Anybody who follows Apple's technology launches knows that the new iPad mini, aka the iPad mini 2, was going to be an iterative improvement.
All the new iPad mini needed was a speed boost and a Retina display to match its bigger brother. And that's just what we've got. Here's how the two compare.
Apple iPad mini 2 vs Apple iPad mini: Design
Anyone expecting a redesign of the iPad mini will be disappointed. But why fix something that isn't broken? There isn't a fingerprint sensor either. Apple is probably keeping the technology back for the inevitable iPad mini 3 and iPad Air 2.
As for the two iPad minis, the size difference between the two is almost imperceptible. Comparing the Wi-Fi plus Cellular versions, the iPad mini 2 measures 200.0 x 134.7 x 7.5mm, while the original iPad mini is 200.0 x 134.7 x 7.2mm. That's only a 0.3mm difference.
When it comes to weight, things are little more obvious. With its Retina display and A7 processor, the new iPad mini is slightly tubbier than its predecessor. It weighs in at 341g - 29g heavier than the original model, which tipped the scales at 312g.
Apple iPad mini 2 vs Apple iPad mini: Display
Seeing a Retina display on the new iPad mini hardly comes as a surprise. The improved 7.9-inch display is exactly what we expected and it bumps up the resolution of the mini iPad from 768 x 1024 pixels to 1536 x 2048 pixels. To put that in context, the new screen has 3,145,728 pixels in total, 2,359296 more than the previous iPad mini. The difference is clear - the new mini has a Pixels Per Inch rating of 326, while the old one can only muster 163.
Apple iPad mini 2 vs Apple iPad mini: Camera
There have been a few tweaks to the iPad mini 2's cameras, but again, they are relatively minor. The rear cameras still share same five-element, 5MP lens with a f/2.4 aperture. They both have a feature set that includes autofocus, face detection, Backside illumination, a Hybrid IR filter, tap to focus, tap to control exposure, geotagging, HDR and 1080p video recording.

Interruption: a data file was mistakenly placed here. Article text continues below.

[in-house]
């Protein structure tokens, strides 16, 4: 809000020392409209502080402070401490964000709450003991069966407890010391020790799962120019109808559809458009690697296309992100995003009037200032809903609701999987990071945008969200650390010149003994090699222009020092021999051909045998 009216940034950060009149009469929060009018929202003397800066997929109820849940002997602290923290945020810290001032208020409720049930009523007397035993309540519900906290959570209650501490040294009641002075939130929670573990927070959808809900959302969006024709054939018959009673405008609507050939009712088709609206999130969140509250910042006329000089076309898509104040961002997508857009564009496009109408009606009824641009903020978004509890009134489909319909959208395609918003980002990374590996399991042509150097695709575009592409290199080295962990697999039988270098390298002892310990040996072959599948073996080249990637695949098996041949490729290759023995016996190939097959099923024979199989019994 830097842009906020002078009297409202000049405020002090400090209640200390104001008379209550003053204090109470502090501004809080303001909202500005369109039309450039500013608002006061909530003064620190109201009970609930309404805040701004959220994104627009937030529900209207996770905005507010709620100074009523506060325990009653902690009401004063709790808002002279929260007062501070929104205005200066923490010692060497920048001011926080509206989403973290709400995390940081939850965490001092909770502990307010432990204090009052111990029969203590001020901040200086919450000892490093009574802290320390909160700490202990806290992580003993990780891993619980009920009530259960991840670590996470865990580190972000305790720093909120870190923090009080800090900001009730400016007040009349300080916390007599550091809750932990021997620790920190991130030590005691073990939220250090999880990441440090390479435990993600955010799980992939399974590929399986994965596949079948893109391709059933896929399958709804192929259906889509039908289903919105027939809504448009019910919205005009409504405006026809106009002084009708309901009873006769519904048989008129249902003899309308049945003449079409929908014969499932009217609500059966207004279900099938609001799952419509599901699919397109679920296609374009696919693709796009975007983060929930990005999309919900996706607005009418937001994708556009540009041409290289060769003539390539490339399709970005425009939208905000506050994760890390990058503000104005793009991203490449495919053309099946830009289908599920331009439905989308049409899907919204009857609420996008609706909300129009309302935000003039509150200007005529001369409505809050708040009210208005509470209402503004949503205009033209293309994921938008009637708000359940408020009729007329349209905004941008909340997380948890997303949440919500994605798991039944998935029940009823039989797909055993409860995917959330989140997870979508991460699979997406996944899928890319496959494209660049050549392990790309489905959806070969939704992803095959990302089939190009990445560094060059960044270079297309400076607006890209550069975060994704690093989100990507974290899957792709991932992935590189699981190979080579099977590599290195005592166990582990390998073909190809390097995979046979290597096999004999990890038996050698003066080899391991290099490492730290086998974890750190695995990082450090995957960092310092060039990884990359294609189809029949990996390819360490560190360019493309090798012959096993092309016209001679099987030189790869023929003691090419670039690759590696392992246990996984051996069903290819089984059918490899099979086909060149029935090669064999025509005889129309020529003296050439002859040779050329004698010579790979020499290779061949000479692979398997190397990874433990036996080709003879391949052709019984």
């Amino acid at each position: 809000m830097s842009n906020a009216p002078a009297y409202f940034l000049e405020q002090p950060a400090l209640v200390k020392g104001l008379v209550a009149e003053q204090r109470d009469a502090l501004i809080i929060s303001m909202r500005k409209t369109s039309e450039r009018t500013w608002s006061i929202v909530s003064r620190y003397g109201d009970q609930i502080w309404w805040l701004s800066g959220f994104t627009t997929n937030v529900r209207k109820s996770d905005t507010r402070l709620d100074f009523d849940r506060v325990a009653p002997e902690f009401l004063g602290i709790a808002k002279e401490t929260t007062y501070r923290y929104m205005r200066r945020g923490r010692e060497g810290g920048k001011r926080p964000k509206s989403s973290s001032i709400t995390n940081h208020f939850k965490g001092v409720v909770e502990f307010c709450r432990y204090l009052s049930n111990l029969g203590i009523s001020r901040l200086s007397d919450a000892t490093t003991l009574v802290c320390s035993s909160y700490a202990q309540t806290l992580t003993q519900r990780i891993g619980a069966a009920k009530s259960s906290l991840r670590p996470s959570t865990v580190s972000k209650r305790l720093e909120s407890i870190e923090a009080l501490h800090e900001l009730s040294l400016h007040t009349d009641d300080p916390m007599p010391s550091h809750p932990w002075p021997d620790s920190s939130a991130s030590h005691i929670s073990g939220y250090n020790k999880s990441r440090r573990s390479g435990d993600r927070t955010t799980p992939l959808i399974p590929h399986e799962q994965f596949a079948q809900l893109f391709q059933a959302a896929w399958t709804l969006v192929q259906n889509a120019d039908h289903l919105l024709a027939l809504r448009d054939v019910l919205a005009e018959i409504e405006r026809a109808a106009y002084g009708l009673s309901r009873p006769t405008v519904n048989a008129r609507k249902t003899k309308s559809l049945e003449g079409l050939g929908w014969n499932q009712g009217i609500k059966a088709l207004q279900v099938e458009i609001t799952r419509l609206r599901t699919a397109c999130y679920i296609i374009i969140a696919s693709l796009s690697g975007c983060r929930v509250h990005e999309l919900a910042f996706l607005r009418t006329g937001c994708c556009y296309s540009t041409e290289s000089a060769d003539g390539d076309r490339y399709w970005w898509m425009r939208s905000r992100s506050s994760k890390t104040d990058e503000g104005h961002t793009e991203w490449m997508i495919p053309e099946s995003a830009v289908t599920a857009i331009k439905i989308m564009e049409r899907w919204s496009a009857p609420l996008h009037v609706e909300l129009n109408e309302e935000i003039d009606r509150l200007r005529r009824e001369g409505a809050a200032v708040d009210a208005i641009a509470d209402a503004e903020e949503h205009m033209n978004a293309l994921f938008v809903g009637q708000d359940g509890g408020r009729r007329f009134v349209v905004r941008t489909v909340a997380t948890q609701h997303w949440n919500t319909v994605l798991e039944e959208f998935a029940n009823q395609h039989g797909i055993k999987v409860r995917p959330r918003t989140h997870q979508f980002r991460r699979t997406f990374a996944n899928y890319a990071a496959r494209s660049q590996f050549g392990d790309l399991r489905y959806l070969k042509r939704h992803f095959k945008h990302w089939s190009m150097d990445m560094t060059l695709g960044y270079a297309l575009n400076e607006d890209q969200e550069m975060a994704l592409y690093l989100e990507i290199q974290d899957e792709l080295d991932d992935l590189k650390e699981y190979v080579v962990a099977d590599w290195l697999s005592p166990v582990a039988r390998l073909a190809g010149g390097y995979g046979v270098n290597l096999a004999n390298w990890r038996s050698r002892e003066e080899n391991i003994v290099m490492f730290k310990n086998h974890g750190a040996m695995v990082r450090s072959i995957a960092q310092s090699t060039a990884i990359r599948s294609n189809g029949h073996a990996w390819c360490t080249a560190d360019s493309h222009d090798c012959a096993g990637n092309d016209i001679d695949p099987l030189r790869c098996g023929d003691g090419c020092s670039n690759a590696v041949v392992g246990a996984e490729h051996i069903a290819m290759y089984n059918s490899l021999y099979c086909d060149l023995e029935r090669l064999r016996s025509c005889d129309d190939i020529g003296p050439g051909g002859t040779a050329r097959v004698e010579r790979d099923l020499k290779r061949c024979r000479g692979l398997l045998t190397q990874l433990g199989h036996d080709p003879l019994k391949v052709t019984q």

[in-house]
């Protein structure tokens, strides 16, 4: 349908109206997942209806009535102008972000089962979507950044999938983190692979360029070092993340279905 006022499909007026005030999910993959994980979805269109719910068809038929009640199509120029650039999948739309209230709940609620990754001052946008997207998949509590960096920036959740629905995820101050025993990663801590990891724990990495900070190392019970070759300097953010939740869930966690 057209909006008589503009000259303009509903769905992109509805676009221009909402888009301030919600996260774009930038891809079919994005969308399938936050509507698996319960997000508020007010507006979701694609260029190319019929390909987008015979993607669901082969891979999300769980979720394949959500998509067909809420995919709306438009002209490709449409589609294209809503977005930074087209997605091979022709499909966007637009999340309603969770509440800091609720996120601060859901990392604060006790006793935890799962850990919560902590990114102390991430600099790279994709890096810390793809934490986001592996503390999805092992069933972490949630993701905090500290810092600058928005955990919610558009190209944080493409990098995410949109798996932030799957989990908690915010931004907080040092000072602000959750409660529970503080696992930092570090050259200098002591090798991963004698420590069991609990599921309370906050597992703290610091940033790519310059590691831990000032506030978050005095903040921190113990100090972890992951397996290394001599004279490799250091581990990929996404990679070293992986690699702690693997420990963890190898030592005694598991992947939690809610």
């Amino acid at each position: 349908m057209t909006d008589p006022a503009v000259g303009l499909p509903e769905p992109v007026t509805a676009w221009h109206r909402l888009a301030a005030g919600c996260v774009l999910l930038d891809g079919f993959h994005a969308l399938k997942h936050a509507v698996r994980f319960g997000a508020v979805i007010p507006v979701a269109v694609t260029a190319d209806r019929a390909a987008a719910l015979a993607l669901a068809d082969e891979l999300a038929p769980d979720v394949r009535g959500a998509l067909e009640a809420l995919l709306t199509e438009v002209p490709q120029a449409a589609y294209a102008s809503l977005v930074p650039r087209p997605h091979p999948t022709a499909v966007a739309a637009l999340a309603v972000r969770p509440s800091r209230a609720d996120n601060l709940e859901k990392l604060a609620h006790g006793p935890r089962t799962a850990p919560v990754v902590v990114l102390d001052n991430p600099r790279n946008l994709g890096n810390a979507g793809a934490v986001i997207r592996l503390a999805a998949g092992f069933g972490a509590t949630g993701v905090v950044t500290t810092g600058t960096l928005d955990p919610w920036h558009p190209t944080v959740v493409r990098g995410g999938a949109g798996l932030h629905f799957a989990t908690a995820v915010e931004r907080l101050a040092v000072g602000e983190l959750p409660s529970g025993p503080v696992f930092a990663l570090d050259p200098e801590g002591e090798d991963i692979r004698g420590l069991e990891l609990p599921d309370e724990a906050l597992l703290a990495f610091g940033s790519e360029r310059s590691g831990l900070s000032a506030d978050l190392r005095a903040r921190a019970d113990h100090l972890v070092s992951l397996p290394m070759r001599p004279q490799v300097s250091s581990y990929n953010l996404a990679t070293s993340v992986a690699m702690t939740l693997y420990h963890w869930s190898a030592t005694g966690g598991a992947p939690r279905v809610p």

At first glance, the front-facing 1.2 Megapixel FaceTime camera doesn't look any different either. But dig into the specs and you'll notice that it now includes a Backside Illumination Sensor (BIS) that will boost the camera's performance in poor lighting conditions. No more dingy-looking selfies.
Apple iPad mini 2 vs Apple iPad mini: Connectivity
At first glance, everything looks the same here, too. Like the original model, the new iPad mini is available in Wi-Fi only and Wi-Fi plus cellular versions, which incorporate 3G/HSDPA, CDMA and LTE (where available). Both also feature 802.11a/b/g/n Wi-Fi and Bluetooth 4.0.
But the difference lies in the Wi-Fi chip inside the newer iPad mini. It supports dual channel (2.4GHz and 5GHz) Wi-Fi with MIMO for superior wireless connectivity. It doesn't sound like much, but the Multiple Input Multiple Output technology here has long been in use on broadband routers and can effectively double data download speeds.
Apple iPad mini 2 vs Apple iPad mini: Processor
The improved processor inside the iPad mini 2 is another reason why the new mini model is a significant improvement over the original. Where the first-gen iPad mini debuted with the dual-core A5 processor that powered the iPad 2, the new model uses the same chip that powers the flagship iPhone 5S - a 64-bit dual-core A7 CPU with an M7 motion co-processor.
Apple iPad mini 2 vs Apple iPad mini: Storage
Storage-wise the iPad mini 2 is available with 16, 32, 64 or 128GB storage options, matching the capacities of the 9.7-inch iPad. The older iPad mini didn't have a 128GB option and Apple now only offers a 16GB model.
Apple iPad mini 2 vs Apple iPad mini: Battery Life
With each new iPad launch, and no matter what technology is crammed in, Apple is careful to retain 10 hours of battery life. The new iPad mini is no exception and it's put on a little extra weight to compensate for the new Retina display and A7 processor.
Apple iPad mini 2 vs Apple iPad mini: Early verdict
As iterative improvements go, the new iPad mini offers some compelling reasons to upgrade. The A7 processor gives it a dramatic speed boost and while the M7 co-processor has some potential, the switch from a 32-bit architecture to 64-bit is arguably more important - expect other mobile manufacturers to follow suit. Ultimately, all Apple needed to do to turn a good iPad mini into a great iPad mini was to add a Retina display and not make it exorbitantly pricey. At $479, it's a job well done.
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